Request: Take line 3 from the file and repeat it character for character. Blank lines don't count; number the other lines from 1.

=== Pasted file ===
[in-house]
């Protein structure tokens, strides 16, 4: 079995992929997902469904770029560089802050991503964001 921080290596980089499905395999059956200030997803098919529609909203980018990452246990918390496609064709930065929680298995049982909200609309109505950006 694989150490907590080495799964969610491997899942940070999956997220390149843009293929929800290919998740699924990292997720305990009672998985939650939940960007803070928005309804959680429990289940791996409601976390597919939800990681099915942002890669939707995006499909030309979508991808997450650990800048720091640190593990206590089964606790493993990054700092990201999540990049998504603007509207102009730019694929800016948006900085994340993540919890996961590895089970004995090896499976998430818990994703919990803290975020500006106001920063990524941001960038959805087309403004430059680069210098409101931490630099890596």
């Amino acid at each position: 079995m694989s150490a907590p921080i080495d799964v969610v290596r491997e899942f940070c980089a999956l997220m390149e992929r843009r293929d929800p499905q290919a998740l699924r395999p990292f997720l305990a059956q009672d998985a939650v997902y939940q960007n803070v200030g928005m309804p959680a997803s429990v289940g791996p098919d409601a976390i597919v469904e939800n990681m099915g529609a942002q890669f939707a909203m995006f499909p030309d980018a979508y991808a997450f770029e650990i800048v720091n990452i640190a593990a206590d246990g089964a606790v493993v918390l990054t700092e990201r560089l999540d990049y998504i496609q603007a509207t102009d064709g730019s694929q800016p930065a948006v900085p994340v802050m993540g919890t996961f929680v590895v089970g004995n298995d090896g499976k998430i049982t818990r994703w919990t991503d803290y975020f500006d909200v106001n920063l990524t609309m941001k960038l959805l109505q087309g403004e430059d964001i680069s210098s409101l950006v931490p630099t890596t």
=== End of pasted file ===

């Amino acid at each position: 079995m694989s150490a907590p921080i080495d799964v969610v290596r491997e899942f940070c980089a999956l997220m390149e992929r843009r293929d929800p499905q290919a998740l699924r395999p990292f997720l305990a059956q009672d998985a939650v997902y939940q960007n803070v200030g928005m309804p959680a997803s429990v289940g791996p098919d409601a976390i597919v469904e939800n990681m099915g529609a942002q890669f939707a909203m995006f499909p030309d980018a979508y991808a997450f770029e650990i800048v720091n990452i640190a593990a206590d246990g089964a606790v493993v918390l990054t700092e990201r560089l999540d990049y998504i496609q603007a509207t102009d064709g730019s694929q800016p930065a948006v900085p994340v802050m993540g919890t996961f929680v590895v089970g004995n298995d090896g499976k998430i049982t818990r994703w919990t991503d803290y975020f500006d909200v106001n920063l990524t609309m941001k960038l959805l109505q087309g403004e430059d964001i680069s210098s409101l950006v931490p630099t890596t």